The Casa Node has easily been one of the most desired and sought-after Bitcoin-related items during the 2018 holiday season. The demand for the “Lightning node in a box” product has been so high that the shipping had to be delayed during the month of December just to keep up with the orders.
However, some critics have pointed out that there isn’t anything special about the device: it takes the rather modest hardware capabilities of the Raspberry Pi 3+, adds a hard drive for storage, and completes the package with all the necessary cables to make the device work. But just like in the case of Apple products, the costumers are paying for three essential elements: software, user experience, and costumer support.
Clearly, the $300 Casa Node is aimed at the lesser technical crowd who just want a device that they can plug in, set up with a point and click interface, and then leave running. The device comes with a pre-synced full Bitcoin node and a really straight-forward implementation of the Lightning protocol, and even a friendly Autopilot mode which removes all requirements to toggle settings.
Yet unlike Apple, Casa open sources the software
In the world of VCs and micromanaged strategies to increase stock price, a business decision like this would sound disastrous and uncompetitive. But on Thursday afternoon, January 31st 2019, cypherpunk Jameson Lopp has published a detailed blog post to announce the open sourcing of the Casa client, as well as a bounty program for users who disclose bugs responsibly.
The first part of the announcement sounds like the end of the company’s profitability for hardware sales and possibly the beginning of its demise. On the other hand, the part which involves the entire Bitcoin community to run the software, scrutinize the code, and help perfect the software is both smart on the long term and cypherpunk. Casa gets to reveal its friendliness to the open source development spirit, and also contributes to the overall growth of the industry.
If Apple were to open source iOS, then they would probably stop selling smartphones and lose control of their strict policies regarding third party access. There wouldn’t be much of a difference between the Android devices and the ones designed in Cupertino, but independent developers would get the chance to fork the software and potentially bring it to new heights.
Casa doesn’t seem to have the same ethos and, as Jameson Lopp writes in his blog post, “Information wants to be free, so we might as well lend it a helping hand.”
Under the permissive MIT License, anyone is free to “use, extend, and improve” the code. In other words, now you can buy the $100 Raspberry Pi kit and build your own Casa Node. However, this process will take time and extra effort, and the company’s support team won’t be responsible to guide or troubleshoot individual installations. In this case, financial sovereignty also comes with the responsibility of using the software properly (or modifying it yourself to suit your needs).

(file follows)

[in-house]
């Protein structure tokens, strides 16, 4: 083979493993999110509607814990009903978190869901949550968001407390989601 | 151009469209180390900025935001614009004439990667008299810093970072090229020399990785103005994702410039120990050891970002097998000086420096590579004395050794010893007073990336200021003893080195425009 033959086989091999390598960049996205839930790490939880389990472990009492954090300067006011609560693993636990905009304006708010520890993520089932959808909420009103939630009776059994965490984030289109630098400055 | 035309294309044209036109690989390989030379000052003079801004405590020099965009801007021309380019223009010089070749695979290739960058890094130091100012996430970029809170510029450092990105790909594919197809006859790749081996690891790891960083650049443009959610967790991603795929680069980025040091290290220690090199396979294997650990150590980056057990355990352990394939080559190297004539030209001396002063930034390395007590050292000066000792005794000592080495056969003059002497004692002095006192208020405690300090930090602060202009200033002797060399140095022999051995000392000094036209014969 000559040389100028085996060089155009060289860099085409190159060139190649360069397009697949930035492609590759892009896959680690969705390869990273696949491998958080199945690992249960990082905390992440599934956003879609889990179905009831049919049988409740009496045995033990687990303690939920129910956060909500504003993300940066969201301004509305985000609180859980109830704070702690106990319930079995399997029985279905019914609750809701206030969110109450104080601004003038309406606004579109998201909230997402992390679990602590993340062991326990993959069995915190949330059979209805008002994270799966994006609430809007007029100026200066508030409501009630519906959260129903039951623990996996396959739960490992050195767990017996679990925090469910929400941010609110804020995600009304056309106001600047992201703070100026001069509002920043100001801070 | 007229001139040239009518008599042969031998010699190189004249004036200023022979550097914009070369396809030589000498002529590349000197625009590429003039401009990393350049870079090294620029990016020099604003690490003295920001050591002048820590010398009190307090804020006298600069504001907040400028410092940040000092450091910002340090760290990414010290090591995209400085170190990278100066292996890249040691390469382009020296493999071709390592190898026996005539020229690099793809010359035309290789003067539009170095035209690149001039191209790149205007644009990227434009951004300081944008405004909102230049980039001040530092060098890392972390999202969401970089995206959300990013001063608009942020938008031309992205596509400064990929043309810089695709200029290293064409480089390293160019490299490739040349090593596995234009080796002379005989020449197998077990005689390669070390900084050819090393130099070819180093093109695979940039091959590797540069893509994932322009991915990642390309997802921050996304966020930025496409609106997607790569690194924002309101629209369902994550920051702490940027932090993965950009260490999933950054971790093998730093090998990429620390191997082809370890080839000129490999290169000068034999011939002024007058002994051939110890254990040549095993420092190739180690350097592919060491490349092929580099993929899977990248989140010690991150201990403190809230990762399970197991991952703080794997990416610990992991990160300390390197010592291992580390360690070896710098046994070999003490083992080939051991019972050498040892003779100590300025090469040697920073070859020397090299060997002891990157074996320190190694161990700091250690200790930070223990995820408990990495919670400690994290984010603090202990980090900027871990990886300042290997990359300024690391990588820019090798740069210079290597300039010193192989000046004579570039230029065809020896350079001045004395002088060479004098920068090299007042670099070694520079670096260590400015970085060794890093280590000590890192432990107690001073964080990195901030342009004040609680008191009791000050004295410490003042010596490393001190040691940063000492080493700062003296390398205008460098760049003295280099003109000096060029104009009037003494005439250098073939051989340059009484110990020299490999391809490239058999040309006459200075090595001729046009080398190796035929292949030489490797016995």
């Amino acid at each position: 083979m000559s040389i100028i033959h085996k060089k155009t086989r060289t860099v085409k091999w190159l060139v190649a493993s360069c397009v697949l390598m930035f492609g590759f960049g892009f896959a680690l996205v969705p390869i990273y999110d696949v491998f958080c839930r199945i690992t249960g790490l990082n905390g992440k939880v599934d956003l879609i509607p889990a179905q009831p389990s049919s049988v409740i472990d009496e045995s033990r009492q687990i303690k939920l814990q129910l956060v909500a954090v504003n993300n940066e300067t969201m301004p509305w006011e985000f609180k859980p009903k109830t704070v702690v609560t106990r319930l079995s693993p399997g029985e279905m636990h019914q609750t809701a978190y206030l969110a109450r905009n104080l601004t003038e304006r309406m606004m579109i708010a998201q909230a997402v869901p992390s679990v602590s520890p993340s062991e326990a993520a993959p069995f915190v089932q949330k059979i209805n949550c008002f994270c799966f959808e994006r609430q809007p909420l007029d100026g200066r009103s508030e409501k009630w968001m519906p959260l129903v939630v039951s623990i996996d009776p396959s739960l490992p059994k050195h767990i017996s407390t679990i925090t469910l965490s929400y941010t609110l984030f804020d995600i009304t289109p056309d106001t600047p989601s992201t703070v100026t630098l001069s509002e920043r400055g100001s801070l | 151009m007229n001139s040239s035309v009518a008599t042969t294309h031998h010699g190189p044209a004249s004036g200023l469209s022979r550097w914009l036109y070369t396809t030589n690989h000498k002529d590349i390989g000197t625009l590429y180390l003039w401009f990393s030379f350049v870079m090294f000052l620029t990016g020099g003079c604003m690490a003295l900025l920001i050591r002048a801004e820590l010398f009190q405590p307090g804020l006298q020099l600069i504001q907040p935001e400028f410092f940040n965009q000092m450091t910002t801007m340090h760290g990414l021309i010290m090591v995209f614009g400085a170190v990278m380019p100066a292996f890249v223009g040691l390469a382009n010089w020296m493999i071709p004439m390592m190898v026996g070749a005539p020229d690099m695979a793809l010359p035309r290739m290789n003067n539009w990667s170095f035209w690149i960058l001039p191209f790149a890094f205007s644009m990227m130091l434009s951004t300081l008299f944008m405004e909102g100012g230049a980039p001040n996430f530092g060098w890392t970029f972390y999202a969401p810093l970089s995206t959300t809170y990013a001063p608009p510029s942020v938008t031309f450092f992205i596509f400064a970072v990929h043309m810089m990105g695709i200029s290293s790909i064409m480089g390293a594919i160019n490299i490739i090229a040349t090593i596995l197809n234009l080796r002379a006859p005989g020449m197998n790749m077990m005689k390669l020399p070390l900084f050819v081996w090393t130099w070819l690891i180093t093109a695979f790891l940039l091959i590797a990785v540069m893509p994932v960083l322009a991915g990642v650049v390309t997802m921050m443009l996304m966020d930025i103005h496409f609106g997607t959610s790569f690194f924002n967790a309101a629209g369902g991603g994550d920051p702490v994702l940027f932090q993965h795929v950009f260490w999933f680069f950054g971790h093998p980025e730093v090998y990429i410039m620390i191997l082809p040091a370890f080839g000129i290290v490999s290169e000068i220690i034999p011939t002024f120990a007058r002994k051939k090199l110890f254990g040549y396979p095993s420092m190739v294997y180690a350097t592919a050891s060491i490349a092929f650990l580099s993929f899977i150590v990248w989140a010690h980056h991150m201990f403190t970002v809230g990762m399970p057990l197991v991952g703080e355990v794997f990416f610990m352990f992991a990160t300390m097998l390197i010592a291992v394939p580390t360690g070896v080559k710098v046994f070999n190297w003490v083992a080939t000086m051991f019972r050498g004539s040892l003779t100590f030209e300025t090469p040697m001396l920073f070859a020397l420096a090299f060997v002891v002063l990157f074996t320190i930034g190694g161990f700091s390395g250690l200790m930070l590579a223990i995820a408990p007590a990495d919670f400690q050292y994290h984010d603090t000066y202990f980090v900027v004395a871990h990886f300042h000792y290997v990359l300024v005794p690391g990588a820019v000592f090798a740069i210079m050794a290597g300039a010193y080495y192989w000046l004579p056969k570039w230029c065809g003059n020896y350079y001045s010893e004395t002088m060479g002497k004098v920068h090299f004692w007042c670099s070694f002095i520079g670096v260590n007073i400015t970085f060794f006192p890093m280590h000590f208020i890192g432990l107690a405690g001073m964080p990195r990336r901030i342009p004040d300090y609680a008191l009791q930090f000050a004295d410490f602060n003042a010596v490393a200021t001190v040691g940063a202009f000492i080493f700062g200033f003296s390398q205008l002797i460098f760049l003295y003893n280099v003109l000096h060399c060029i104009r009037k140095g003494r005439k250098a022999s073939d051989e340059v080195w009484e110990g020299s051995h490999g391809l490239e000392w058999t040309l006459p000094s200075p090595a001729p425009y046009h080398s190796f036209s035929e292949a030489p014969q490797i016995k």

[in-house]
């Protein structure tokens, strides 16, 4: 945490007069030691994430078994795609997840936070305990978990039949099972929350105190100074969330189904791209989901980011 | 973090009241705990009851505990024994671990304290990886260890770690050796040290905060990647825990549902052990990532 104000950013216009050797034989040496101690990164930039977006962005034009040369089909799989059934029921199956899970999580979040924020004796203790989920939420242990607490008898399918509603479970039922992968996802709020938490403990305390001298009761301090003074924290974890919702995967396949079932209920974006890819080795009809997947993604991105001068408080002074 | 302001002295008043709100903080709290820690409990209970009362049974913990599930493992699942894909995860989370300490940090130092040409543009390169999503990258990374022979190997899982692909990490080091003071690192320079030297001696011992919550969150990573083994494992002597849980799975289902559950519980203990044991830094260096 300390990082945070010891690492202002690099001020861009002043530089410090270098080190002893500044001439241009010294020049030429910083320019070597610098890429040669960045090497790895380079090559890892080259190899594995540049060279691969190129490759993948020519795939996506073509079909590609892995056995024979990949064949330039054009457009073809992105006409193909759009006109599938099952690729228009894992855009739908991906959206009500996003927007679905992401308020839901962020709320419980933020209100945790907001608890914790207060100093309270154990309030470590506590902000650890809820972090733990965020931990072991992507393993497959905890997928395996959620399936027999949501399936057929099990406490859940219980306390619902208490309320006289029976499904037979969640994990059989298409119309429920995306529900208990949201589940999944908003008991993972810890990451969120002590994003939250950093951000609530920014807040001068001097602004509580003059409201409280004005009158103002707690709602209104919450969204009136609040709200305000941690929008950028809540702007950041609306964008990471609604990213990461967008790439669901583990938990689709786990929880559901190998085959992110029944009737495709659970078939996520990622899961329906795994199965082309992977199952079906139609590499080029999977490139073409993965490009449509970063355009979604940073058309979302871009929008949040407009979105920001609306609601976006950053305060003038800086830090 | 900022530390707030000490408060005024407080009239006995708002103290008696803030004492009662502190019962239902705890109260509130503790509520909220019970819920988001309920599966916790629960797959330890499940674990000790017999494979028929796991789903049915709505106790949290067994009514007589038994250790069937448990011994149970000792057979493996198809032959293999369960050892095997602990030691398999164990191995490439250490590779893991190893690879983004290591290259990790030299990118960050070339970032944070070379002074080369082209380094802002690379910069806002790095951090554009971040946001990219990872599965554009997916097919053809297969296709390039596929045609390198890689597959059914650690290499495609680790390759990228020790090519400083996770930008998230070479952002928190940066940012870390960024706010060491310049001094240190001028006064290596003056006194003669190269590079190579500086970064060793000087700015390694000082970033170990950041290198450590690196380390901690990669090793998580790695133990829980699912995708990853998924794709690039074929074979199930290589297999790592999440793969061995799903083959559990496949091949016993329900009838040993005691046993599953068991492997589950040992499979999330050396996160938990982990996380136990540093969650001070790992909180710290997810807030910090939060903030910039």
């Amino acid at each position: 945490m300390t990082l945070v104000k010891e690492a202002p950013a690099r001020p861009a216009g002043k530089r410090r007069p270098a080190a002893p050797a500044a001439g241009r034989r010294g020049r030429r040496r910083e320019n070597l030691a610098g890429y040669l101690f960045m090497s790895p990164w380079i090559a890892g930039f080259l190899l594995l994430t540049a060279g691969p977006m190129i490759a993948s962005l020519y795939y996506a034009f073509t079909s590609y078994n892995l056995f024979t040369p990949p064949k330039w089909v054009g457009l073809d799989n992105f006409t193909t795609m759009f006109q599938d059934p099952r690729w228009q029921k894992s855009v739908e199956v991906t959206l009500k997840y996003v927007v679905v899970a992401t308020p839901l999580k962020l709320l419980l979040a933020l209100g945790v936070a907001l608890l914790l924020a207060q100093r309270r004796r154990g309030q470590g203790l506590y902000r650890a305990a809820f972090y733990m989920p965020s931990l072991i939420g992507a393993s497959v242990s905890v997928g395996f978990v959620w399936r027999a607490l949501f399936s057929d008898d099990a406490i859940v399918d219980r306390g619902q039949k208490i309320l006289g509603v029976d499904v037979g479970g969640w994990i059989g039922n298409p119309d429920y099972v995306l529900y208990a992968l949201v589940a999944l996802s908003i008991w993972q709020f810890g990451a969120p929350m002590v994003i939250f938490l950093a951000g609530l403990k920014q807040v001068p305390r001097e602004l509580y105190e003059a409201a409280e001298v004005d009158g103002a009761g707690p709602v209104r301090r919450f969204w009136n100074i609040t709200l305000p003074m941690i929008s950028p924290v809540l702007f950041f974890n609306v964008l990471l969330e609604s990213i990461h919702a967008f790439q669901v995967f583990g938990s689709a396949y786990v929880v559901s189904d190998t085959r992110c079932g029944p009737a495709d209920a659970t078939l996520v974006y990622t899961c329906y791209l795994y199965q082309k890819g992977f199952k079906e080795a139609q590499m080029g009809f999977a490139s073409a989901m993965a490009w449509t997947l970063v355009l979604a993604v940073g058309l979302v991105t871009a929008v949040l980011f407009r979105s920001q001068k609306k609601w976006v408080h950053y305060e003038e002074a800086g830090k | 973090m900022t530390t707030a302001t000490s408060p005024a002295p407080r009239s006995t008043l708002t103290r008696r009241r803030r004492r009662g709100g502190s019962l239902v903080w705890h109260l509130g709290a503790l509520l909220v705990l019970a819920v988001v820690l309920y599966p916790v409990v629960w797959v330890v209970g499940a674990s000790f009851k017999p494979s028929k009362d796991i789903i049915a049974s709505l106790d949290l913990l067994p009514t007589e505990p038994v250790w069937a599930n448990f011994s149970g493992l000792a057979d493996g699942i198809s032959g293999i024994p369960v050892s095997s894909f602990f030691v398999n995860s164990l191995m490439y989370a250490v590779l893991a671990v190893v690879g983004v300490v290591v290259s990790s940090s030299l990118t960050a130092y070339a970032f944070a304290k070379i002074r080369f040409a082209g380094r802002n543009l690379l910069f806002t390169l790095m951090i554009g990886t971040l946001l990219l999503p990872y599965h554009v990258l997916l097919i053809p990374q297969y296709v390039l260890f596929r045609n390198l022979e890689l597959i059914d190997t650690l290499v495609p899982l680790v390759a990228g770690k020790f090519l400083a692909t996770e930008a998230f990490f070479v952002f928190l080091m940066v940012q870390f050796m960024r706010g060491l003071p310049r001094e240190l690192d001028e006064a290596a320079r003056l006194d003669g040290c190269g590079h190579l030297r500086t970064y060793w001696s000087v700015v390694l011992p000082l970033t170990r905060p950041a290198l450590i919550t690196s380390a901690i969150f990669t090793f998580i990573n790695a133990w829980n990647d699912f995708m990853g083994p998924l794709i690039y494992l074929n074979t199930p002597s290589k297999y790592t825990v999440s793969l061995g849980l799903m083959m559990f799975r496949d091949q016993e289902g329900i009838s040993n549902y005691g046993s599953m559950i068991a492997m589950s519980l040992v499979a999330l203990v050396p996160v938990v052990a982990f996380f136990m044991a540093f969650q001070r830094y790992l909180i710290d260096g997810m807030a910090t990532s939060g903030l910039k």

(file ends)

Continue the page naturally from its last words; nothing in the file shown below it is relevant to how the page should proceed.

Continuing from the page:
Will Casa continue to sell a lot of nodes?
The short answer is “yes”. If the Lightning Network keeps on growing at such an exponential rate, then an increasing number of companies will require specialized hardware to manage channels and validate transactions. It’s unlikely that retail stores and institutions will be complaining about the $300 price tag, given the fact that full customer support is provided as an embedded service.
For instance, Pierre Rochard has developed the Node Launcher, which allows Windows or MacOS users to run their own Lightning node. It’s easy to use, convenient, open-source, and available for the most common computer operating systems in the world. Theoretically speaking, anyone can buy a used laptop for $100, wipe it, and turn it into a full node – this kind of solution might even be better than working with a Raspberry Pi.
However, the emergence of the Node Launcher has not affected the sales of the Casa Node in a negative way. People who purchased Casa’s product have done it for the convenience of receiving a plug and play device. For as long as there will be customers for iPhones, who could theoretically build a smartphone with similar specifications and software functions for a small fraction of the price, Casa nodes will thrive. Customer support and the no-headache approach to an electronic device are big selling points in themselves. And as the Bitcoin market grows and more people get into the technology, such products will get keep on getting more popular.
Find out more about the Casa Node by watching this interview with Alena Vranova, the company’s lead strategist: